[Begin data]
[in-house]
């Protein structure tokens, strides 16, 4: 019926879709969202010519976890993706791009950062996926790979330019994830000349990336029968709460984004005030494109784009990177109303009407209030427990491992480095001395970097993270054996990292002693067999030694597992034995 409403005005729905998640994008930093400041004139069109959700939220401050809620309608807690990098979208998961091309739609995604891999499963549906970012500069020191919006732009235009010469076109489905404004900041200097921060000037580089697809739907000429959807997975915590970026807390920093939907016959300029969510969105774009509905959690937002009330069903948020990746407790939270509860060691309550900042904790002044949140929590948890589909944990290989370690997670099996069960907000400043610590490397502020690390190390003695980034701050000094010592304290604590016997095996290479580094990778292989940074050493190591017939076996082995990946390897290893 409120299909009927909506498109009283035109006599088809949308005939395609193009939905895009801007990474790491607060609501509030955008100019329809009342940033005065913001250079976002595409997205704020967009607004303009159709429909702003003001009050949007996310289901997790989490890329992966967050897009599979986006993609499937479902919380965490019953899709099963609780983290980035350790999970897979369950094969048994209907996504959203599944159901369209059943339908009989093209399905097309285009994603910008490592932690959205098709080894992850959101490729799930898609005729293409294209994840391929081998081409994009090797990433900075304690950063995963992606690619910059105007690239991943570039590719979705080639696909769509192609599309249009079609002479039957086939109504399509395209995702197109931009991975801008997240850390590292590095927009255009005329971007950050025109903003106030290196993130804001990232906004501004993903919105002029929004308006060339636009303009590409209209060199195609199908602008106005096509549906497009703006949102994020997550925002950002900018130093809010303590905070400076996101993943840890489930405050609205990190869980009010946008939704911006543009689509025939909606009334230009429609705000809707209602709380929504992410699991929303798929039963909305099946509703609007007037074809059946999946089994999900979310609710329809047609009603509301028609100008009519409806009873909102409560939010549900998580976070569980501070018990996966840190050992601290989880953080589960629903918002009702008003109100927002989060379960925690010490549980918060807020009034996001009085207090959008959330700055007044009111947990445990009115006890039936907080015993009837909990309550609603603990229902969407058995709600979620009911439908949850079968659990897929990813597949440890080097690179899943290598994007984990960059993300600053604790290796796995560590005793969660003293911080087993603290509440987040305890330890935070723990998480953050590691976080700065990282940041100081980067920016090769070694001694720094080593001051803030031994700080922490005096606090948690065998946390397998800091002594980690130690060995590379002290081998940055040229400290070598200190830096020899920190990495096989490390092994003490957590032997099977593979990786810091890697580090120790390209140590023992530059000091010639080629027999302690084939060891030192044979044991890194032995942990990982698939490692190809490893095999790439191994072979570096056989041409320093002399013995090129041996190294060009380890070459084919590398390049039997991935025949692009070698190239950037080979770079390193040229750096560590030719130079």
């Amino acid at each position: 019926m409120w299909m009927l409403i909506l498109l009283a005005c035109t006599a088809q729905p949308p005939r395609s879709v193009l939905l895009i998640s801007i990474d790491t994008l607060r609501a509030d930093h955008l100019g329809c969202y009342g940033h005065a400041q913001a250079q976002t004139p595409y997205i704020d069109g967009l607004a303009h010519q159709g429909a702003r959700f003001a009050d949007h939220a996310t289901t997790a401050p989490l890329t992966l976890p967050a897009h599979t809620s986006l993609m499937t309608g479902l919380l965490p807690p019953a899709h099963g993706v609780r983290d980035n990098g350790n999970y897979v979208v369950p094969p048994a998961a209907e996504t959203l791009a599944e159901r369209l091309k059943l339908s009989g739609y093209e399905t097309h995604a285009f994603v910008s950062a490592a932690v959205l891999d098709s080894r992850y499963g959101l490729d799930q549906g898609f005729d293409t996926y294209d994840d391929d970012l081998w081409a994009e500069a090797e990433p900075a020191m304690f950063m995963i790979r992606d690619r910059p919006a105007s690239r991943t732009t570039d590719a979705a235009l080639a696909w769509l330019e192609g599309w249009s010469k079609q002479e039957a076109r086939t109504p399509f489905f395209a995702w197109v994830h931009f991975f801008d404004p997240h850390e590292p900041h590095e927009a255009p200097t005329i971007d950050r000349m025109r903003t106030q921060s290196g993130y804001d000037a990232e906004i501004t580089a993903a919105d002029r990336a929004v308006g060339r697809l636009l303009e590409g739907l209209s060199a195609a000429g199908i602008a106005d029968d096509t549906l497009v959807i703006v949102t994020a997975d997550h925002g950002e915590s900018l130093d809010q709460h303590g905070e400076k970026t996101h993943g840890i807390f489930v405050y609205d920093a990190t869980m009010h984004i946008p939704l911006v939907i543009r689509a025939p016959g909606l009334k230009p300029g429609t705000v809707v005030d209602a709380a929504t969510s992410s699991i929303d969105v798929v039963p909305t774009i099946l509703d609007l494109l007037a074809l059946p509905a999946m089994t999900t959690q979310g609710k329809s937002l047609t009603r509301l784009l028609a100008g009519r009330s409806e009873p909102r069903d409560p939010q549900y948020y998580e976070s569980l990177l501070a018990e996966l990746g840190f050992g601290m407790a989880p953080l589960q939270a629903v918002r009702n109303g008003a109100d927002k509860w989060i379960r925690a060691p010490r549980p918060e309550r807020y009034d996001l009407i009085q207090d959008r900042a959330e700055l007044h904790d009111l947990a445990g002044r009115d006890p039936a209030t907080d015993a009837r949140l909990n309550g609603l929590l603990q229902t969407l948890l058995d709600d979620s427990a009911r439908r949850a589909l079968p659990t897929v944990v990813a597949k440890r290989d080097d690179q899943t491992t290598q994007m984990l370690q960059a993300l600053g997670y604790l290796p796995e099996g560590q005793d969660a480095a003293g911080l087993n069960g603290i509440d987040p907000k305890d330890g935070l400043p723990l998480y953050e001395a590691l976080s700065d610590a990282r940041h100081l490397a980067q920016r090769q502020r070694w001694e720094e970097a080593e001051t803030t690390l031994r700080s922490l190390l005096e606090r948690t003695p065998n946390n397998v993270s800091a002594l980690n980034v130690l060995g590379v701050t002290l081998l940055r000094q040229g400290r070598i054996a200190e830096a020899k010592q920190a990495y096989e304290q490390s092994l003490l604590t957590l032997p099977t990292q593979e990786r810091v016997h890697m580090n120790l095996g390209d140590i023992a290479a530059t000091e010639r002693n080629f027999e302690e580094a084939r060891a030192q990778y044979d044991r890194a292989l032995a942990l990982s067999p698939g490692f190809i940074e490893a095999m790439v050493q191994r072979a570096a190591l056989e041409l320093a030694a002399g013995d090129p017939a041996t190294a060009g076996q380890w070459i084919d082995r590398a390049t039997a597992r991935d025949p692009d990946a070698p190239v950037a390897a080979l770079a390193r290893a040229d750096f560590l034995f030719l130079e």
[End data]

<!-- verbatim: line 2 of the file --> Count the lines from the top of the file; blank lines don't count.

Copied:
């Protein structure tokens, strides 16, 4: 019926879709969202010519976890993706791009950062996926790979330019994830000349990336029968709460984004005030494109784009990177109303009407209030427990491992480095001395970097993270054996990292002693067999030694597992034995 409403005005729905998640994008930093400041004139069109959700939220401050809620309608807690990098979208998961091309739609995604891999499963549906970012500069020191919006732009235009010469076109489905404004900041200097921060000037580089697809739907000429959807997975915590970026807390920093939907016959300029969510969105774009509905959690937002009330069903948020990746407790939270509860060691309550900042904790002044949140929590948890589909944990290989370690997670099996069960907000400043610590490397502020690390190390003695980034701050000094010592304290604590016997095996290479580094990778292989940074050493190591017939076996082995990946390897290893 409120299909009927909506498109009283035109006599088809949308005939395609193009939905895009801007990474790491607060609501509030955008100019329809009342940033005065913001250079976002595409997205704020967009607004303009159709429909702003003001009050949007996310289901997790989490890329992966967050897009599979986006993609499937479902919380965490019953899709099963609780983290980035350790999970897979369950094969048994209907996504959203599944159901369209059943339908009989093209399905097309285009994603910008490592932690959205098709080894992850959101490729799930898609005729293409294209994840391929081998081409994009090797990433900075304690950063995963992606690619910059105007690239991943570039590719979705080639696909769509192609599309249009079609002479039957086939109504399509395209995702197109931009991975801008997240850390590292590095927009255009005329971007950050025109903003106030290196993130804001990232906004501004993903919105002029929004308006060339636009303009590409209209060199195609199908602008106005096509549906497009703006949102994020997550925002950002900018130093809010303590905070400076996101993943840890489930405050609205990190869980009010946008939704911006543009689509025939909606009334230009429609705000809707209602709380929504992410699991929303798929039963909305099946509703609007007037074809059946999946089994999900979310609710329809047609009603509301028609100008009519409806009873909102409560939010549900998580976070569980501070018990996966840190050992601290989880953080589960629903918002009702008003109100927002989060379960925690010490549980918060807020009034996001009085207090959008959330700055007044009111947990445990009115006890039936907080015993009837909990309550609603603990229902969407058995709600979620009911439908949850079968659990897929990813597949440890080097690179899943290598994007984990960059993300600053604790290796796995560590005793969660003293911080087993603290509440987040305890330890935070723990998480953050590691976080700065990282940041100081980067920016090769070694001694720094080593001051803030031994700080922490005096606090948690065998946390397998800091002594980690130690060995590379002290081998940055040229400290070598200190830096020899920190990495096989490390092994003490957590032997099977593979990786810091890697580090120790390209140590023992530059000091010639080629027999302690084939060891030192044979044991890194032995942990990982698939490692190809490893095999790439191994072979570096056989041409320093002399013995090129041996190294060009380890070459084919590398390049039997991935025949692009070698190239950037080979770079390193040229750096560590030719130079």